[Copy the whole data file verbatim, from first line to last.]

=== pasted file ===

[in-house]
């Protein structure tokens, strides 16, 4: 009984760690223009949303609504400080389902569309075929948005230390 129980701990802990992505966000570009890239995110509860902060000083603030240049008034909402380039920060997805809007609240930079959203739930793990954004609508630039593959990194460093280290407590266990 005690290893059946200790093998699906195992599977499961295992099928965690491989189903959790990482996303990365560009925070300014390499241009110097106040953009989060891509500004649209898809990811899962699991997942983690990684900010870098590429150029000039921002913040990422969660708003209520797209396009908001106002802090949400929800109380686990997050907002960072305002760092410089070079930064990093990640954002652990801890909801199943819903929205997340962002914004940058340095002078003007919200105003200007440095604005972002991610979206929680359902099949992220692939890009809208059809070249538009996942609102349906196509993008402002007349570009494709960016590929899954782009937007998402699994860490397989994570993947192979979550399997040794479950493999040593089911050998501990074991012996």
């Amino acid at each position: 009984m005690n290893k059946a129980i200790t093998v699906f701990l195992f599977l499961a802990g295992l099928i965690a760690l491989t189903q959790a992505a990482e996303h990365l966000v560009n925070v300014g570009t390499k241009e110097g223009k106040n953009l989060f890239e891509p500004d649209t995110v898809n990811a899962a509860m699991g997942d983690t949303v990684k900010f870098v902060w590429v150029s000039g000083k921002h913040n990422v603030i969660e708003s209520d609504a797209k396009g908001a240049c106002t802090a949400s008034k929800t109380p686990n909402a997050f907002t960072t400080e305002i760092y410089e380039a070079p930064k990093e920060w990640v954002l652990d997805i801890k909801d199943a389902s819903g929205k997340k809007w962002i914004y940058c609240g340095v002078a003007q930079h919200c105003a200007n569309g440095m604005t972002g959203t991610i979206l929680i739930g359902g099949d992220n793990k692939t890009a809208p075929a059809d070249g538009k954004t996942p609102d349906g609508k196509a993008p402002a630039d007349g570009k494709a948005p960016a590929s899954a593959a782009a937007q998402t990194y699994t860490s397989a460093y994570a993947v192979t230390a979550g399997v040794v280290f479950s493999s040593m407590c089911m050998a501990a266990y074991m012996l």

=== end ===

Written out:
[in-house]
């Protein structure tokens, strides 16, 4: 009984760690223009949303609504400080389902569309075929948005230390 129980701990802990992505966000570009890239995110509860902060000083603030240049008034909402380039920060997805809007609240930079959203739930793990954004609508630039593959990194460093280290407590266990 005690290893059946200790093998699906195992599977499961295992099928965690491989189903959790990482996303990365560009925070300014390499241009110097106040953009989060891509500004649209898809990811899962699991997942983690990684900010870098590429150029000039921002913040990422969660708003209520797209396009908001106002802090949400929800109380686990997050907002960072305002760092410089070079930064990093990640954002652990801890909801199943819903929205997340962002914004940058340095002078003007919200105003200007440095604005972002991610979206929680359902099949992220692939890009809208059809070249538009996942609102349906196509993008402002007349570009494709960016590929899954782009937007998402699994860490397989994570993947192979979550399997040794479950493999040593089911050998501990074991012996």
């Amino acid at each position: 009984m005690n290893k059946a129980i200790t093998v699906f701990l195992f599977l499961a802990g295992l099928i965690a760690l491989t189903q959790a992505a990482e996303h990365l966000v560009n925070v300014g570009t390499k241009e110097g223009k106040n953009l989060f890239e891509p500004d649209t995110v898809n990811a899962a509860m699991g997942d983690t949303v990684k900010f870098v902060w590429v150029s000039g000083k921002h913040n990422v603030i969660e708003s209520d609504a797209k396009g908001a240049c106002t802090a949400s008034k929800t109380p686990n909402a997050f907002t960072t400080e305002i760092y410089e380039a070079p930064k990093e920060w990640v954002l652990d997805i801890k909801d199943a389902s819903g929205k997340k809007w962002i914004y940058c609240g340095v002078a003007q930079h919200c105003a200007n569309g440095m604005t972002g959203t991610i979206l929680i739930g359902g099949d992220n793990k692939t890009a809208p075929a059809d070249g538009k954004t996942p609102d349906g609508k196509a993008p402002a630039d007349g570009k494709a948005p960016a590929s899954a593959a782009a937007q998402t990194y699994t860490s397989a460093y994570a993947v192979t230390a979550g399997v040794v280290f479950s493999s040593m407590c089911m050998a501990a266990y074991m012996l």